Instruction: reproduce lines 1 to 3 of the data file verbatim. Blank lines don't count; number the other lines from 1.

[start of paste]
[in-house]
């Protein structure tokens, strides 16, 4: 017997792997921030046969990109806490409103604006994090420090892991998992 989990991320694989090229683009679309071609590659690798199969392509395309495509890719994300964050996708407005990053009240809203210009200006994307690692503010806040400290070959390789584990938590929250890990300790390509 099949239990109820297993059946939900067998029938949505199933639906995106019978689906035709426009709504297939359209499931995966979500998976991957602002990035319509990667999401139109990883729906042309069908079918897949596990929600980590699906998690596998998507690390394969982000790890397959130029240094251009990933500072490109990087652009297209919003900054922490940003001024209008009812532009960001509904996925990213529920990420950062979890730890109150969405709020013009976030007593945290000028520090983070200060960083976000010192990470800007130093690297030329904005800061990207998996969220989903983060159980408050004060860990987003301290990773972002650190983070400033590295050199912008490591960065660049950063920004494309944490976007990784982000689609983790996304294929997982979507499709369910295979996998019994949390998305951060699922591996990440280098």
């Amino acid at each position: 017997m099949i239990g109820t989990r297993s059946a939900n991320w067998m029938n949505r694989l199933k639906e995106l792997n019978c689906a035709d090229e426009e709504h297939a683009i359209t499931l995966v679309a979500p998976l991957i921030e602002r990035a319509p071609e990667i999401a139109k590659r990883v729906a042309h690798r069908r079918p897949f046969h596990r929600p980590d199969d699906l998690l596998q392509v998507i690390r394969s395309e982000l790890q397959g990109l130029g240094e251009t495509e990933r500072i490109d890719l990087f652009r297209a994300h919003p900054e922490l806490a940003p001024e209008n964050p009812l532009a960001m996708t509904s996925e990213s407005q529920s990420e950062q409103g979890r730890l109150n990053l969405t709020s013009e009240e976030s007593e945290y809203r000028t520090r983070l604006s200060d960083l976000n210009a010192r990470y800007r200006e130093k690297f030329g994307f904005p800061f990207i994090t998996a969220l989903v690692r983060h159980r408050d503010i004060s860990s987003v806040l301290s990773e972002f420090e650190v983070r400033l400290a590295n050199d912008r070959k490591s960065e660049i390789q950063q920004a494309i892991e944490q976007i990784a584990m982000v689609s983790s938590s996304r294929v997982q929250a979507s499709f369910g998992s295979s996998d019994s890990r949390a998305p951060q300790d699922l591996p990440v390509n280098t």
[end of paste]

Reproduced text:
[in-house]
């Protein structure tokens, strides 16, 4: 017997792997921030046969990109806490409103604006994090420090892991998992 989990991320694989090229683009679309071609590659690798199969392509395309495509890719994300964050996708407005990053009240809203210009200006994307690692503010806040400290070959390789584990938590929250890990300790390509 099949239990109820297993059946939900067998029938949505199933639906995106019978689906035709426009709504297939359209499931995966979500998976991957602002990035319509990667999401139109990883729906042309069908079918897949596990929600980590699906998690596998998507690390394969982000790890397959130029240094251009990933500072490109990087652009297209919003900054922490940003001024209008009812532009960001509904996925990213529920990420950062979890730890109150969405709020013009976030007593945290000028520090983070200060960083976000010192990470800007130093690297030329904005800061990207998996969220989903983060159980408050004060860990987003301290990773972002650190983070400033590295050199912008490591960065660049950063920004494309944490976007990784982000689609983790996304294929997982979507499709369910295979996998019994949390998305951060699922591996990440280098």
């Amino acid at each position: 017997m099949i239990g109820t989990r297993s059946a939900n991320w067998m029938n949505r694989l199933k639906e995106l792997n019978c689906a035709d090229e426009e709504h297939a683009i359209t499931l995966v679309a979500p998976l991957i921030e602002r990035a319509p071609e990667i999401a139109k590659r990883v729906a042309h690798r069908r079918p897949f046969h596990r929600p980590d199969d699906l998690l596998q392509v998507i690390r394969s395309e982000l790890q397959g990109l130029g240094e251009t495509e990933r500072i490109d890719l990087f652009r297209a994300h919003p900054e922490l806490a940003p001024e209008n964050p009812l532009a960001m996708t509904s996925e990213s407005q529920s990420e950062q409103g979890r730890l109150n990053l969405t709020s013009e009240e976030s007593e945290y809203r000028t520090r983070l604006s200060d960083l976000n210009a010192r990470y800007r200006e130093k690297f030329g994307f904005p800061f990207i994090t998996a969220l989903v690692r983060h159980r408050d503010i004060s860990s987003v806040l301290s990773e972002f420090e650190v983070r400033l400290a590295n050199d912008r070959k490591s960065e660049i390789q950063q920004a494309i892991e944490q976007i990784a584990m982000v689609s983790s938590s996304r294929v997982q929250a979507s499709f369910g998992s295979s996998d019994s890990r949390a998305p951060q300790d699922l591996p990440v390509n280098t």